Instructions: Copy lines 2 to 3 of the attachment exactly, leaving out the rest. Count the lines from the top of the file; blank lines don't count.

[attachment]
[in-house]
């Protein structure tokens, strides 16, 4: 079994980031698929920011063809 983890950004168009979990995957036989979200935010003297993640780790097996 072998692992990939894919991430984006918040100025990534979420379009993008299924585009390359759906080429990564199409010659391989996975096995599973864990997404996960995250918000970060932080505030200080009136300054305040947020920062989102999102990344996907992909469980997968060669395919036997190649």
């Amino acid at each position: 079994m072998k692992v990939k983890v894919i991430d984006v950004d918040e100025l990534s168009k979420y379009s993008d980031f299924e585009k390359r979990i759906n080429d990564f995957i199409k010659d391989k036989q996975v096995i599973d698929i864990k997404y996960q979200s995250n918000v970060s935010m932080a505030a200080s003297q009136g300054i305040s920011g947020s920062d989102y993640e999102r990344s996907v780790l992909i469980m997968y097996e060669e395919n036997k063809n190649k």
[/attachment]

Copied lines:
């Protein structure tokens, strides 16, 4: 079994980031698929920011063809 983890950004168009979990995957036989979200935010003297993640780790097996 072998692992990939894919991430984006918040100025990534979420379009993008299924585009390359759906080429990564199409010659391989996975096995599973864990997404996960995250918000970060932080505030200080009136300054305040947020920062989102999102990344996907992909469980997968060669395919036997190649």
């Amino acid at each position: 079994m072998k692992v990939k983890v894919i991430d984006v950004d918040e100025l990534s168009k979420y379009s993008d980031f299924e585009k390359r979990i759906n080429d990564f995957i199409k010659d391989k036989q996975v096995i599973d698929i864990k997404y996960q979200s995250n918000v970060s935010m932080a505030a200080s003297q009136g300054i305040s920011g947020s920062d989102y993640e999102r990344s996907v780790l992909i469980m997968y097996e060669e395919n036997k063809n190649k």